Banks slash interest rates on mortgages in fear of new lender Frank Money
Published 17/05/2016 | 02:30
The expected approval of a new mortgage lender in the market is prompting existing banks to engage in a variable-rate-cutting frenzy.
Frank Money is set to undercut existing lenders, prompting more rate reductions by banks But some mortgage holders are set to miss out on the lower rates.
EBS customers are not expected to benefit to the same extent as those with its parent company AIB, while thousands of others who were encouraged to fix their rates by their bank will not gain from lower variable rates. Some banks are restricting reduced lower rates to new customers only.
However, there is now an expectation that AIB will move again to cut its variable rate for new and existing borrowers to take it below 3pc.
It said last week that its variable rate for new and existing mortgage holders would fall to 3.4pc in July. KBC also cut variable rates for new borrowers and reduced fixed rates.
Brendan Burgess, of the Fair Mortgage Rates Campaign, said banks were pre-empting a move into the market of the new lender. Frank Money is aiming to have mortgage rates of 2.8pc - some 0.6pc lower than the new AIB variable rate, which will be the lowest in the market.
The new lender is awaiting approval from the Central Bank to enter the mortgage market and will be targeting switchers and new borrowers once it gets authorisation.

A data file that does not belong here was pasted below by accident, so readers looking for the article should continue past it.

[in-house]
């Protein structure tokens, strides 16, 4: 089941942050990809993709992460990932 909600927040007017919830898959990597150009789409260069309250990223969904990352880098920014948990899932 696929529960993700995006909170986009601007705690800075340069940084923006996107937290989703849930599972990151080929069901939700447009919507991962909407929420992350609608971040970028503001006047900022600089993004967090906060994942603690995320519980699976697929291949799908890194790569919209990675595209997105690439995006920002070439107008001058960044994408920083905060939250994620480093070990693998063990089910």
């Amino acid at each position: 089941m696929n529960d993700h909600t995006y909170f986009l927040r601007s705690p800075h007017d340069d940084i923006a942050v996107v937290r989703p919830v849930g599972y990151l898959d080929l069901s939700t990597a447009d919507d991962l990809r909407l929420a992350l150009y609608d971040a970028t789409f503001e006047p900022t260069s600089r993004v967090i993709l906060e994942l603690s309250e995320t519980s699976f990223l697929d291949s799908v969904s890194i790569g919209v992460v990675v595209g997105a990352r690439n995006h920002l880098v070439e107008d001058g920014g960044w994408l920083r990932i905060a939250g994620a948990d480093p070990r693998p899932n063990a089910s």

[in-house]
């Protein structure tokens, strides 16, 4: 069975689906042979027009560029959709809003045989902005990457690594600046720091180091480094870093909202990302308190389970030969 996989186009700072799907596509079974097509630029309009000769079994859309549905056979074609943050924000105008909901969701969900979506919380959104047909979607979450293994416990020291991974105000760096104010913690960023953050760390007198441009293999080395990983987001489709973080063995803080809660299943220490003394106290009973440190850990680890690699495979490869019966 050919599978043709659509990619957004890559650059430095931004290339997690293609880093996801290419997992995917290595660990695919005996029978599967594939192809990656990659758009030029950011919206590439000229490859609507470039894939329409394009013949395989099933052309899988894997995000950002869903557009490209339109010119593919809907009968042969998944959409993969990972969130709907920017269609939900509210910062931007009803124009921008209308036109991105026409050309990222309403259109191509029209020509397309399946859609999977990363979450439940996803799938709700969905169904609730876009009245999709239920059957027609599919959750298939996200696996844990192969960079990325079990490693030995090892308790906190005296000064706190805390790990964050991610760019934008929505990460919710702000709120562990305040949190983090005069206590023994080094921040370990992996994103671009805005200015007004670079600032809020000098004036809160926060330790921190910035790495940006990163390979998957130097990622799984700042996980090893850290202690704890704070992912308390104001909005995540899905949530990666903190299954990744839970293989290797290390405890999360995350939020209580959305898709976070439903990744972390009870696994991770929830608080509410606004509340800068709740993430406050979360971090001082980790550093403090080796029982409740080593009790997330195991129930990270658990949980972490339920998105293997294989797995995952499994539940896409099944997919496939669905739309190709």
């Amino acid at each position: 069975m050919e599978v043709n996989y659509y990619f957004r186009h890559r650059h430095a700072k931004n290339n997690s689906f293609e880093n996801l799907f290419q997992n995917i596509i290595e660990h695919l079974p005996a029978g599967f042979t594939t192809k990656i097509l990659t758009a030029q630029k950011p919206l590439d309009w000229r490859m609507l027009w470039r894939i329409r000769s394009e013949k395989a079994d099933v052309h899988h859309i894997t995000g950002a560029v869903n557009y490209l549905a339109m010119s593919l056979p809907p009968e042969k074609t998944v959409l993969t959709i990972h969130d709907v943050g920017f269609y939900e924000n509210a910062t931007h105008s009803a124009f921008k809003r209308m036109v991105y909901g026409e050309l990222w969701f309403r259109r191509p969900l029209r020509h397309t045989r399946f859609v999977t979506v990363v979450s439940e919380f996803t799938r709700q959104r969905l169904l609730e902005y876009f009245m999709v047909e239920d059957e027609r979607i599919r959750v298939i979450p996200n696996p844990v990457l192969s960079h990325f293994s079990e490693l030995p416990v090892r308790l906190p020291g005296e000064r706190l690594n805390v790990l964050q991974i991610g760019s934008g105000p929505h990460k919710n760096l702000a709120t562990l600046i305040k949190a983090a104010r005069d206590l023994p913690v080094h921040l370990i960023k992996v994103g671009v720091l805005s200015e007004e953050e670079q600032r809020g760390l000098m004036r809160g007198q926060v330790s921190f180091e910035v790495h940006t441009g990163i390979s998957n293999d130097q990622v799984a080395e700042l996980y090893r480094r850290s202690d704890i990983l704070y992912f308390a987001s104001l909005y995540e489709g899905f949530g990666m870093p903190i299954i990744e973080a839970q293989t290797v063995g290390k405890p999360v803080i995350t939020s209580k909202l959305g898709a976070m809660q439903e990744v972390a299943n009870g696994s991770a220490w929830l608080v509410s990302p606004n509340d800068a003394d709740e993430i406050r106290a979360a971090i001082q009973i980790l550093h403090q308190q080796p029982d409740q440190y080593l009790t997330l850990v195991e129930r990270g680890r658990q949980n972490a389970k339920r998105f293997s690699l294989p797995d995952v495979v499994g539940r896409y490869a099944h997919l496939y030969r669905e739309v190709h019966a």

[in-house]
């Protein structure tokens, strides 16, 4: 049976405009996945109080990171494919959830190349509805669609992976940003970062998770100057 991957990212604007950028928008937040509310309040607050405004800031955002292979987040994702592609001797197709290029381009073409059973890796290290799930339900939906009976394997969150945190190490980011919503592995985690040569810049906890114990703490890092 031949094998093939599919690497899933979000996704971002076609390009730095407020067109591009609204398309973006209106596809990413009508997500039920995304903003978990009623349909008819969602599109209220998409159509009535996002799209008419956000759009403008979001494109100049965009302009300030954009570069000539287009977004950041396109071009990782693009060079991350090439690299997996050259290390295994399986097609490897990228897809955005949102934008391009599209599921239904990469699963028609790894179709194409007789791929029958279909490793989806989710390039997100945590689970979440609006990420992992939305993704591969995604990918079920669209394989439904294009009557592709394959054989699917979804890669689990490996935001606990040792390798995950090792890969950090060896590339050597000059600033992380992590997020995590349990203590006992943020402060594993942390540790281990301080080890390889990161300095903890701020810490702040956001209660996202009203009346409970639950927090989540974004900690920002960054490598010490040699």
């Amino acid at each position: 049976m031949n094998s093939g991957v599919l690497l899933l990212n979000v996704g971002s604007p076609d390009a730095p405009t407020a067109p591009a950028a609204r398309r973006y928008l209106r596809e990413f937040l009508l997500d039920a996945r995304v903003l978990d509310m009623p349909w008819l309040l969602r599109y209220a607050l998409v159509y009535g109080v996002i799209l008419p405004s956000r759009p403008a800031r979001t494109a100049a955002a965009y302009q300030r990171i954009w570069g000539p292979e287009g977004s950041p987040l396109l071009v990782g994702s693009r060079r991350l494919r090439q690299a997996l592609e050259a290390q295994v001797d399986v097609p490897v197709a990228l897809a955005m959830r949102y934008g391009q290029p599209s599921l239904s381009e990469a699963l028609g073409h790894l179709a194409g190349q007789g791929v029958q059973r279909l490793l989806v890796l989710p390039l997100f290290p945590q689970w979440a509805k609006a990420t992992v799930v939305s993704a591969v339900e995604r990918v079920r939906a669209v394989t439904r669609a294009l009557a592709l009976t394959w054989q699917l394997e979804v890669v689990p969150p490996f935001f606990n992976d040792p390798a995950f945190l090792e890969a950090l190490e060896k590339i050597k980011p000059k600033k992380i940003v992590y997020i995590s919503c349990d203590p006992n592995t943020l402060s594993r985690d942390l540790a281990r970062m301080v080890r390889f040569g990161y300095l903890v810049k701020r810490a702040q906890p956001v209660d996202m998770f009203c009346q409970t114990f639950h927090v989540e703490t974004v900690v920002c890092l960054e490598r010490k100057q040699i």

Mr Burgess said: "With Frank Money about to get approved, it highlights the huge profits to be made from variable rates. This may well be prompting banks into pre-emptive action."
He said there was a risk that some banks were restricting rate cuts to new customers. KBC Bank cut variable rates for new customers last week, but not for existing mortgage holders.
Mr Burgess said: "Those who can't switch, because they are in negative equity or in arrears, will continue to get fleeced."
AIB is expected to pass on the 0.25pc reduction to its Haven customers. But 80,000 existing EBS mortgage holders look set to benefit from only a reduced cut.
AIB boss Bernard Byrne told staff in a memo that EBS was set to have a different offering from AIB. This is expected to be along the lines of matching Bank of Ireland and Permanent TSB's popular cash-back offer, representing 2pc of the mortgage value.
It is understood that no final decision has been made on an EBS rate cut, but the reduction could be just 0.15pc. In contrast, another AIB rate cut is likely before the end of the summer if others move, as the State-owned bank is keen to have the lowest variable rate in the market.
Michael Dowling, chairman of the Irish Brokers' Association mortgage committee, said Bank of Ireland, Ulster Bank and Permanent TSB were now under huge pressure as their variable rates were way above those at AIB.
Bank of Ireland was likely to reduce variable rates for new customers only, after pursuing a policy of encouraging customers to fix their rate.
"Bank of Ireland does not seem to case about existing customers," he said. But the bank's retention unit was offering lower rates to customers where solicitors had requested deeds as part of a switcher move.
"Permanent TSB is under huge pressure to reduce its rates. Ulster Bank is competing on fixed rates and does not appear to have made a decision to reduce variable rates," Mr Dowling said.
Mortgage broker Karl Deeter said the big winners would be those in a position to switch, as banks were finding that Central Bank lending limits meant they are restricted to trying to gain market share by going after existing mortgage holders.
He added: "It is a going to be a good year for borrowers. Wholesale interest rates will stay low and competition means banks will lower rates."